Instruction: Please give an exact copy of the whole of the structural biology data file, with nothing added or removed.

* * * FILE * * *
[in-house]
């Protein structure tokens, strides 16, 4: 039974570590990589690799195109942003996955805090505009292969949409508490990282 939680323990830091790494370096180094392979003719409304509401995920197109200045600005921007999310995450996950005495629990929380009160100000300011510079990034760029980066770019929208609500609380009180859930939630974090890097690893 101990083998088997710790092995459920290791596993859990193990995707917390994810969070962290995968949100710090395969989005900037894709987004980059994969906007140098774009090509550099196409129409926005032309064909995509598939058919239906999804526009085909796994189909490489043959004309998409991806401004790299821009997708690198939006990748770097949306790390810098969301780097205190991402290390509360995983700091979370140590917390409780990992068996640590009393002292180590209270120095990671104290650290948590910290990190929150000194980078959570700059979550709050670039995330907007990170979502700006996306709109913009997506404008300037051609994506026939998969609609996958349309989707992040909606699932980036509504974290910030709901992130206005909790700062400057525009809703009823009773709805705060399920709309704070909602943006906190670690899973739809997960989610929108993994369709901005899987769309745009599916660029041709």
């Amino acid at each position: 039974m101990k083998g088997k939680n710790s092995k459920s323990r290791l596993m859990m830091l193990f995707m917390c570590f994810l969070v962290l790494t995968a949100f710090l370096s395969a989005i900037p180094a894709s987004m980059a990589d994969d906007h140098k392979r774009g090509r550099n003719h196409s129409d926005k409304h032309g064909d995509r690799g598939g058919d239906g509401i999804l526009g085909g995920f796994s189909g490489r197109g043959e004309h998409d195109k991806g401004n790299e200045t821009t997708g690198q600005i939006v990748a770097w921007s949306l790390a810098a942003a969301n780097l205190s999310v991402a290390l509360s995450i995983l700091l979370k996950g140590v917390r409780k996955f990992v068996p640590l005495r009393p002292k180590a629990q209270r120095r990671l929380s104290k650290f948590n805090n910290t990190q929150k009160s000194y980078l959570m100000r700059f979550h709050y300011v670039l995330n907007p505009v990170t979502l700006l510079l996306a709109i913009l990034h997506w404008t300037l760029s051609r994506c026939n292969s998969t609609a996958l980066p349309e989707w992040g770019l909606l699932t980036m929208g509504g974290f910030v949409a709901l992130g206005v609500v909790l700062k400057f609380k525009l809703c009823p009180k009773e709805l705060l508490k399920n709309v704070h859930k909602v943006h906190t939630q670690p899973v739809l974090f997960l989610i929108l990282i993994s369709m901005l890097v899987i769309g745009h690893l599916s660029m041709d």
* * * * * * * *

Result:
[in-house]
């Protein structure tokens, strides 16, 4: 039974570590990589690799195109942003996955805090505009292969949409508490990282 939680323990830091790494370096180094392979003719409304509401995920197109200045600005921007999310995450996950005495629990929380009160100000300011510079990034760029980066770019929208609500609380009180859930939630974090890097690893 101990083998088997710790092995459920290791596993859990193990995707917390994810969070962290995968949100710090395969989005900037894709987004980059994969906007140098774009090509550099196409129409926005032309064909995509598939058919239906999804526009085909796994189909490489043959004309998409991806401004790299821009997708690198939006990748770097949306790390810098969301780097205190991402290390509360995983700091979370140590917390409780990992068996640590009393002292180590209270120095990671104290650290948590910290990190929150000194980078959570700059979550709050670039995330907007990170979502700006996306709109913009997506404008300037051609994506026939998969609609996958349309989707992040909606699932980036509504974290910030709901992130206005909790700062400057525009809703009823009773709805705060399920709309704070909602943006906190670690899973739809997960989610929108993994369709901005899987769309745009599916660029041709």
């Amino acid at each position: 039974m101990k083998g088997k939680n710790s092995k459920s323990r290791l596993m859990m830091l193990f995707m917390c570590f994810l969070v962290l790494t995968a949100f710090l370096s395969a989005i900037p180094a894709s987004m980059a990589d994969d906007h140098k392979r774009g090509r550099n003719h196409s129409d926005k409304h032309g064909d995509r690799g598939g058919d239906g509401i999804l526009g085909g995920f796994s189909g490489r197109g043959e004309h998409d195109k991806g401004n790299e200045t821009t997708g690198q600005i939006v990748a770097w921007s949306l790390a810098a942003a969301n780097l205190s999310v991402a290390l509360s995450i995983l700091l979370k996950g140590v917390r409780k996955f990992v068996p640590l005495r009393p002292k180590a629990q209270r120095r990671l929380s104290k650290f948590n805090n910290t990190q929150k009160s000194y980078l959570m100000r700059f979550h709050y300011v670039l995330n907007p505009v990170t979502l700006l510079l996306a709109i913009l990034h997506w404008t300037l760029s051609r994506c026939n292969s998969t609609a996958l980066p349309e989707w992040g770019l909606l699932t980036m929208g509504g974290f910030v949409a709901l992130g206005v609500v909790l700062k400057f609380k525009l809703c009823p009180k009773e709805l705060l508490k399920n709309v704070h859930k909602v943006h906190t939630q670690p899973v739809l974090f997960l989610i929108l990282i993994s369709m901005l890097v899987i769309g745009h690893l599916s660029m041709d």